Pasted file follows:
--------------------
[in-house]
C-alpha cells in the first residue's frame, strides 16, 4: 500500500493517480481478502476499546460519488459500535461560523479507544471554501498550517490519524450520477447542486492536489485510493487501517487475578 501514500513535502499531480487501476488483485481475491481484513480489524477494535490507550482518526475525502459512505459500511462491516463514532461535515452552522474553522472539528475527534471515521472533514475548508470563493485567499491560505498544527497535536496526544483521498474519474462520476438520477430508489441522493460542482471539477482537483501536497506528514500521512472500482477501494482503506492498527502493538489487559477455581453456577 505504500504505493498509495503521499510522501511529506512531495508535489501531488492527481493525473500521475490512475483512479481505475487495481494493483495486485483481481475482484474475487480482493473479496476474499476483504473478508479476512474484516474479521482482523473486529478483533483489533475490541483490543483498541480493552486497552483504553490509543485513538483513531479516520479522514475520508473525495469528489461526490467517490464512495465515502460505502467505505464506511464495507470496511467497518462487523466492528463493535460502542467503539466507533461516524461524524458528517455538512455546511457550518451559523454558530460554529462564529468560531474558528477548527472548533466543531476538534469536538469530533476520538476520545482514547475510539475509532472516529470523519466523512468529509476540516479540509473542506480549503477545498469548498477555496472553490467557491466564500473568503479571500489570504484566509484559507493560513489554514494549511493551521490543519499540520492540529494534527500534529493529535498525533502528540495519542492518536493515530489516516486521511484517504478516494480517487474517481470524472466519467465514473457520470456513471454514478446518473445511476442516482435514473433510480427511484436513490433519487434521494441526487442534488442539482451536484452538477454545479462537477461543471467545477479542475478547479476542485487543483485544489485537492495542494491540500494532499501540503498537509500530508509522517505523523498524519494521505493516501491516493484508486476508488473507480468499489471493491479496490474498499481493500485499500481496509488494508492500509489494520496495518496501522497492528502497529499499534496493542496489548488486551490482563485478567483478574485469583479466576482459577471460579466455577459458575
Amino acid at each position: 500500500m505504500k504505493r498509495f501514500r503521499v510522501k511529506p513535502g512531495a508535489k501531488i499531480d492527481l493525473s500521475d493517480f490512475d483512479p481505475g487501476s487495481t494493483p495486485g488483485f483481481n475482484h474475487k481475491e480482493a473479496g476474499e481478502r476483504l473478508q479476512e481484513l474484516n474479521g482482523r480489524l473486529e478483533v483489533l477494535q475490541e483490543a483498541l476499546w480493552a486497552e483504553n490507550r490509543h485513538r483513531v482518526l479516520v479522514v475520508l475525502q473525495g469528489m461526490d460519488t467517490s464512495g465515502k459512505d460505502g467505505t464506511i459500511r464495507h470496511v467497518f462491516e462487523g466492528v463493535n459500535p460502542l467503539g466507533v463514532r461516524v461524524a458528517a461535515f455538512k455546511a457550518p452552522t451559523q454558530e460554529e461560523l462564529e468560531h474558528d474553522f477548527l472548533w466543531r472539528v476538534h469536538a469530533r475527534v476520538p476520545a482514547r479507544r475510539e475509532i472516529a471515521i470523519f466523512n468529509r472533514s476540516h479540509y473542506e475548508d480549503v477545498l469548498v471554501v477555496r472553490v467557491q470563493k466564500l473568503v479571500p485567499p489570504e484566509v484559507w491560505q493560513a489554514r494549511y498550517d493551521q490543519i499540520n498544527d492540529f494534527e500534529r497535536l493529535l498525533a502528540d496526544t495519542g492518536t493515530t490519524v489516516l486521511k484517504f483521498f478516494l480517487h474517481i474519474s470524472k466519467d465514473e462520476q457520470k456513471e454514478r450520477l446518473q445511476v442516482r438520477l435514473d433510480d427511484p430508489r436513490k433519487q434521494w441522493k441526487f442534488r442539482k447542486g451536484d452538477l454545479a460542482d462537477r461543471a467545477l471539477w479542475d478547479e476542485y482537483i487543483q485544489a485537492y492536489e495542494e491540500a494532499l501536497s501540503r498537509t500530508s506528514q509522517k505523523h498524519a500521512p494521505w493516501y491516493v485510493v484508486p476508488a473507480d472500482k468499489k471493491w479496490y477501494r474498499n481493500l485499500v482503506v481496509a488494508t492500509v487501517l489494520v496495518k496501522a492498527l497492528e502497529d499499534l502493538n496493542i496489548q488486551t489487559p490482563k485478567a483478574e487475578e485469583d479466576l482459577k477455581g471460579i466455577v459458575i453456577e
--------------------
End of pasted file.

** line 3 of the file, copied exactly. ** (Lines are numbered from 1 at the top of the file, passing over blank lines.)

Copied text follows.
Amino acid at each position: 500500500m505504500k504505493r498509495f501514500r503521499v510522501k511529506p513535502g512531495a508535489k501531488i499531480d492527481l493525473s500521475d493517480f490512475d483512479p481505475g487501476s487495481t494493483p495486485g488483485f483481481n475482484h474475487k481475491e480482493a473479496g476474499e481478502r476483504l473478508q479476512e481484513l474484516n474479521g482482523r480489524l473486529e478483533v483489533l477494535q475490541e483490543a483498541l476499546w480493552a486497552e483504553n490507550r490509543h485513538r483513531v482518526l479516520v479522514v475520508l475525502q473525495g469528489m461526490d460519488t467517490s464512495g465515502k459512505d460505502g467505505t464506511i459500511r464495507h470496511v467497518f462491516e462487523g466492528v463493535n459500535p460502542l467503539g466507533v463514532r461516524v461524524a458528517a461535515f455538512k455546511a457550518p452552522t451559523q454558530e460554529e461560523l462564529e468560531h474558528d474553522f477548527l472548533w466543531r472539528v476538534h469536538a469530533r475527534v476520538p476520545a482514547r479507544r475510539e475509532i472516529a471515521i470523519f466523512n468529509r472533514s476540516h479540509y473542506e475548508d480549503v477545498l469548498v471554501v477555496r472553490v467557491q470563493k466564500l473568503v479571500p485567499p489570504e484566509v484559507w491560505q493560513a489554514r494549511y498550517d493551521q490543519i499540520n498544527d492540529f494534527e500534529r497535536l493529535l498525533a502528540d496526544t495519542g492518536t493515530t490519524v489516516l486521511k484517504f483521498f478516494l480517487h474517481i474519474s470524472k466519467d465514473e462520476q457520470k456513471e454514478r450520477l446518473q445511476v442516482r438520477l435514473d433510480d427511484p430508489r436513490k433519487q434521494w441522493k441526487f442534488r442539482k447542486g451536484d452538477l454545479a460542482d462537477r461543471a467545477l471539477w479542475d478547479e476542485y482537483i487543483q485544489a485537492y492536489e495542494e491540500a494532499l501536497s501540503r498537509t500530508s506528514q509522517k505523523h498524519a500521512p494521505w493516501y491516493v485510493v484508486p476508488a473507480d472500482k468499489k471493491w479496490y477501494r474498499n481493500l485499500v482503506v481496509a488494508t492500509v487501517l489494520v496495518k496501522a492498527l497492528e502497529d499499534l502493538n496493542i496489548q488486551t489487559p490482563k485478567a483478574e487475578e485469583d479466576l482459577k477455581g471460579i466455577v459458575i453456577e